author column on the
Items) table? What if a book has more than one author? What if a book has an editor, but no single author (like a collection of poetry)?
The standard solution here is to have a table that defines a relationship between
People, perhaps called
Contributers. This would have three columns —
Role would then need to be a Foreign Key reference to a table which enumerates the different possible roles a person might have — author, editor, producer, actor, singer.
With data modeling, each piece of the puzzle — each “real-world” class of items you need to keep track of — creates a layer of potential complexity. Good data modeling is a process of finding the simplest solution which will allow for a maintainable and consistent dataset, in which any possible question about the data can have one and only one answer.
What kind of relationships exist between database tables? There are three kinds of relationships between tables. The most basic is the one-to-many relationship. In our phone call database, there is a one-to-many relationship between calls and caller tables. A single caller can show up any number of times in the calls table.
The one-to-one relationship is just what it sounds like. It is rarely used, because it is just a way of separating what would normally be a single table into two tables. But it is occasional used when there are a lot of data elements that are rarely accessed.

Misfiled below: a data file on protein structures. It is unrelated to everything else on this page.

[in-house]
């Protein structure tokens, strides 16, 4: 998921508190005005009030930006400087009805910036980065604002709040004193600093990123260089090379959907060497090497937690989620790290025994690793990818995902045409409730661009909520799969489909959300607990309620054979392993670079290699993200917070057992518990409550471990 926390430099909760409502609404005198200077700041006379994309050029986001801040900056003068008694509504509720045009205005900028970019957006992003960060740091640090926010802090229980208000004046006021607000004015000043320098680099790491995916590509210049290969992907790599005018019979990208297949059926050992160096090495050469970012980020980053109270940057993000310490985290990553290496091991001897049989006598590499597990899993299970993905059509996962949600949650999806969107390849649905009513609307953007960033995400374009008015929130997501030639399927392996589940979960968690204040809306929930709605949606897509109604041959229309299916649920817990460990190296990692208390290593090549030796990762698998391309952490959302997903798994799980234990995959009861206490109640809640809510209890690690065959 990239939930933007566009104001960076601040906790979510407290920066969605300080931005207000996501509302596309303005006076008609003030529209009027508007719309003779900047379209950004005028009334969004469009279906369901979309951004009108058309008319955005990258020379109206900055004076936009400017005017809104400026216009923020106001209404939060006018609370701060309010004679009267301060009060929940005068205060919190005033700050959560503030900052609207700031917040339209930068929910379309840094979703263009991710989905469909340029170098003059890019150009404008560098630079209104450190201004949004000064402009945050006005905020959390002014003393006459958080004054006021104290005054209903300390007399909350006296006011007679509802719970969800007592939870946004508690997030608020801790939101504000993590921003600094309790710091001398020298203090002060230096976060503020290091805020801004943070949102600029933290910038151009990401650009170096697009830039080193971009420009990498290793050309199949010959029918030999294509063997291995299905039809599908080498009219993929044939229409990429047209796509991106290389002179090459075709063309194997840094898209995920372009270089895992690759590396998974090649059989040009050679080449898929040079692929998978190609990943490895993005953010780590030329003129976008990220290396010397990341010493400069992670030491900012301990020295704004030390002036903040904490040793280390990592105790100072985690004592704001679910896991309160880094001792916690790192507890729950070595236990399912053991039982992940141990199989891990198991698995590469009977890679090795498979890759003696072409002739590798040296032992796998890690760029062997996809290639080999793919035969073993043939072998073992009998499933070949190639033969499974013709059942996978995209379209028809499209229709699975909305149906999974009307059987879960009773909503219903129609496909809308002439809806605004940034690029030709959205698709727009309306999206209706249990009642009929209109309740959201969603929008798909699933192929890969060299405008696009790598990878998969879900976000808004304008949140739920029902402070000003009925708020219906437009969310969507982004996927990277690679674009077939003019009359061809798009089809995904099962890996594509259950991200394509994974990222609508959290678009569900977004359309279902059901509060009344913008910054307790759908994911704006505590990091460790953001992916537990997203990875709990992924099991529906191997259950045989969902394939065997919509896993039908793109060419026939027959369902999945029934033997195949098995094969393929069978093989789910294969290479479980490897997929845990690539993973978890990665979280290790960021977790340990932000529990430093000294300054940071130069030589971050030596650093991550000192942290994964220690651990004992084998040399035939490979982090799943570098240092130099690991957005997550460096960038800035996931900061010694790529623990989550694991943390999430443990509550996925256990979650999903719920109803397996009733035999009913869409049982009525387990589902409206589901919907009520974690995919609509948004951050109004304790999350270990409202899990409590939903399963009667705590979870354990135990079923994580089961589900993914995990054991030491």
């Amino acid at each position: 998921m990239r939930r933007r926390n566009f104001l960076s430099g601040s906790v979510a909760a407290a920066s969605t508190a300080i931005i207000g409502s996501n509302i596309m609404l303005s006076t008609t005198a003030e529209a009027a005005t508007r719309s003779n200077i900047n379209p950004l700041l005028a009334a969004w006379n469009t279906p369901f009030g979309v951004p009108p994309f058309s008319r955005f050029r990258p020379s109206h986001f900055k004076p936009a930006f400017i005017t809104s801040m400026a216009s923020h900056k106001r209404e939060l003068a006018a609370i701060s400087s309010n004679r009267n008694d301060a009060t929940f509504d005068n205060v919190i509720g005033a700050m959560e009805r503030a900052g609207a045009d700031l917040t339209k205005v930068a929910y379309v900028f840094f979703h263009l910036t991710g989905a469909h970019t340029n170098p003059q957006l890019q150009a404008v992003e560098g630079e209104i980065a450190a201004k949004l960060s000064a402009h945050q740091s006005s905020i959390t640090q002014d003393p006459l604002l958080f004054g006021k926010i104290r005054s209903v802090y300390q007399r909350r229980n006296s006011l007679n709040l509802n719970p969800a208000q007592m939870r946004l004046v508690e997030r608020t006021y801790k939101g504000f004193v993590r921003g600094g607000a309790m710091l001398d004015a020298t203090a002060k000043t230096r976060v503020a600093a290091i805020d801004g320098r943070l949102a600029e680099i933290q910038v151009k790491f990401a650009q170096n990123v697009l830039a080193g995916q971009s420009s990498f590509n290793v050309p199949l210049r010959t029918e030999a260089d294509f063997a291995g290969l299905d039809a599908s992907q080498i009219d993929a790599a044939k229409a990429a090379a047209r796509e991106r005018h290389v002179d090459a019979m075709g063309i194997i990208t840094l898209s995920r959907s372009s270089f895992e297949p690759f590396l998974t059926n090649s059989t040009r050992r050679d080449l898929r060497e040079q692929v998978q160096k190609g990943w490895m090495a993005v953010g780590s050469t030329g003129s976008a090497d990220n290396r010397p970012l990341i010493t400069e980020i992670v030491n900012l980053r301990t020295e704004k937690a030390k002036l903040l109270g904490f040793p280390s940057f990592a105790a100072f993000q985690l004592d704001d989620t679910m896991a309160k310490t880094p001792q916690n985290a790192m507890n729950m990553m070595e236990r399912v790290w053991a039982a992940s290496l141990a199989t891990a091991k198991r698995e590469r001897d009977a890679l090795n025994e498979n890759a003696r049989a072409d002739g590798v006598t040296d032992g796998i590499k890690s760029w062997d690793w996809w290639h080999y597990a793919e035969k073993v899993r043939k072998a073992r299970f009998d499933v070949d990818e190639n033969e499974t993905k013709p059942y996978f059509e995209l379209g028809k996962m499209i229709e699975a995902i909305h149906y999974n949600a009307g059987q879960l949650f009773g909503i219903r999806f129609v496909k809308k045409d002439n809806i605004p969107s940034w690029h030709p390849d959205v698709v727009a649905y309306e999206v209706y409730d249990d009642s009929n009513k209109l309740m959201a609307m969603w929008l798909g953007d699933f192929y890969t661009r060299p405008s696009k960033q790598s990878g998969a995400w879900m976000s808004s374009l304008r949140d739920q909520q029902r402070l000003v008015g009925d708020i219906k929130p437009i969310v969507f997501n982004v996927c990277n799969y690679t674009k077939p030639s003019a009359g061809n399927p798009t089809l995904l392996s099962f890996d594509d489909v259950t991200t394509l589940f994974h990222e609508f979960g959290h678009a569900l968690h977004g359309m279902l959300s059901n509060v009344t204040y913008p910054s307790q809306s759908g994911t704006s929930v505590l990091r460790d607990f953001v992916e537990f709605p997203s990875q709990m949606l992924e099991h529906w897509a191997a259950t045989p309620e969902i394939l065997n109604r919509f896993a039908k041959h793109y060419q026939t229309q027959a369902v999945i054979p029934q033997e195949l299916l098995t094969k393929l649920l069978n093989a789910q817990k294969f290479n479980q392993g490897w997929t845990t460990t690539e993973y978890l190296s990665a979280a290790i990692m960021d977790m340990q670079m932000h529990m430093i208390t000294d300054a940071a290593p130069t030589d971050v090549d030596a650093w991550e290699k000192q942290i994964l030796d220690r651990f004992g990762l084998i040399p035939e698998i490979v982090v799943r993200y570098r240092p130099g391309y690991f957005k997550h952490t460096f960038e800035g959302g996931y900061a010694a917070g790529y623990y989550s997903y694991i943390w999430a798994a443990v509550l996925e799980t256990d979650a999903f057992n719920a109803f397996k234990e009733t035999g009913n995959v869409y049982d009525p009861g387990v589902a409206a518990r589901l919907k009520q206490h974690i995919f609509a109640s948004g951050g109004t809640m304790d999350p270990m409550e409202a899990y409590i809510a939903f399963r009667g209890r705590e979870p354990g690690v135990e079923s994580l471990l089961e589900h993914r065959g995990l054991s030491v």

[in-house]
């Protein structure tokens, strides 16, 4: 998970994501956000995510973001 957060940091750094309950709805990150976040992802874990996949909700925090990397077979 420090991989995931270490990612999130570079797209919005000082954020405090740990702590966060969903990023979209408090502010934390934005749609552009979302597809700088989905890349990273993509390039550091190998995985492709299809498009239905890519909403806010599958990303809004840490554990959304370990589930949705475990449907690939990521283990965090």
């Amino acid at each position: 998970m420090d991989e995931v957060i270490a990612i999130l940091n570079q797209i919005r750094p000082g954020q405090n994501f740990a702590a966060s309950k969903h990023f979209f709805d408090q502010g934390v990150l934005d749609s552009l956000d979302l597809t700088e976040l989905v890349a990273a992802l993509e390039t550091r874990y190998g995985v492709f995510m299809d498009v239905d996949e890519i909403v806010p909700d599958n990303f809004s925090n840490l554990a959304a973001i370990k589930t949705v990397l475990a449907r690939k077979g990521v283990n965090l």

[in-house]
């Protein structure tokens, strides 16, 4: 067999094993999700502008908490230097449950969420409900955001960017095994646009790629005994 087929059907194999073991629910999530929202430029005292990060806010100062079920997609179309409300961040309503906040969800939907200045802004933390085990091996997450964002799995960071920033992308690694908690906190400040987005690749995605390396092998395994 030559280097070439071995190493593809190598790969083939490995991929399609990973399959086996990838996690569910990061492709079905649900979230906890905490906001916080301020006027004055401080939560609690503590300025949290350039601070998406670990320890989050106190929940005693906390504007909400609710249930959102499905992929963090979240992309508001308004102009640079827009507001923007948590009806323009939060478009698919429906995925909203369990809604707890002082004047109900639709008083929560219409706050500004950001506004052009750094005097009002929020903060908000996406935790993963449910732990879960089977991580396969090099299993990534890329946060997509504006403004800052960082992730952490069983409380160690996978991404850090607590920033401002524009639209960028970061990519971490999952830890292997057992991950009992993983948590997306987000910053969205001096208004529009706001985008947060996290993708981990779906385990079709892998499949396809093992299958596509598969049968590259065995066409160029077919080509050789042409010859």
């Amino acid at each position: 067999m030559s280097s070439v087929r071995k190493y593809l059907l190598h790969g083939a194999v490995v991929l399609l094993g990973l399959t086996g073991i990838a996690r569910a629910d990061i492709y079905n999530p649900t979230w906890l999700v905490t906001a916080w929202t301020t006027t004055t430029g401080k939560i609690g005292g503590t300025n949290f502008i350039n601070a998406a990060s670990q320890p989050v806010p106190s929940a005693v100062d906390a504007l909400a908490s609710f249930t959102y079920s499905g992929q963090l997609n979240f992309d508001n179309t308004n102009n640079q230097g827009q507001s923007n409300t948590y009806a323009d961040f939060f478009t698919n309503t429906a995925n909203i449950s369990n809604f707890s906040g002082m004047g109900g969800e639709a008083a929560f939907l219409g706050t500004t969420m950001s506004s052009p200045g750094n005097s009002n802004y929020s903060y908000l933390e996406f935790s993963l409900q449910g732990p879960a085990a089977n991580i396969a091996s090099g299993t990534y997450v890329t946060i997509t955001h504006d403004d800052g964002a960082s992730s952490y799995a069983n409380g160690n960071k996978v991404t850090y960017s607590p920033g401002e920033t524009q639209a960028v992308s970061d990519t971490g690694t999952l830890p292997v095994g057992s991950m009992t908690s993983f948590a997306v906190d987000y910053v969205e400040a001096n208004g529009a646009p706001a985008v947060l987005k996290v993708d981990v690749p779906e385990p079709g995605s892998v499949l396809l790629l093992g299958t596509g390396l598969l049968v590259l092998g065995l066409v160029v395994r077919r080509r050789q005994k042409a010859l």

The many-to-many relationship is where there are many corresponding items in each table. And example of this would occur in our call log if there were conference calls with more than one caller for a single call. This is managed in database design by creating an intermediary table. This new table then has a one-to-many relationship with the two tables it is linking.
Most relational databases — and all relational databases which are popular for web applications — use SQL, the Structured Query Language. SQL provides a set of commands for manipulating tables (designing the database) and retrieving information (running queries).
Even though all SQL databases use the same query language for programming, each database management system implements the storage and management layers differently, which means that each has particular strengths and weaknesses in the area of performance of different types of queries.
Popular SQL Relational Database Management Systems
- MySQL — Probably the most popular RDBMS for web applications, owing to its use in WordPress, Drupal, Joomla, and several other PHP-based web applications.
- MariaDB — Drop-in replacement for MySQL with improved performance.
- MS Access — Desktop database application-building tool. Not generally considered appropriate for web use.
- MSSQL — Microsoft’s SQL Server, an RDBMS for use with other Microsoft applications and tools such as Sharepoint and .NET
- PostgreSQL — Community Open Source database, seen by many as a better alternative to MySQL.
- SQLite — Database-management library that can be included into applications. Stores databases as files. Useful for prototyping and embedded applications.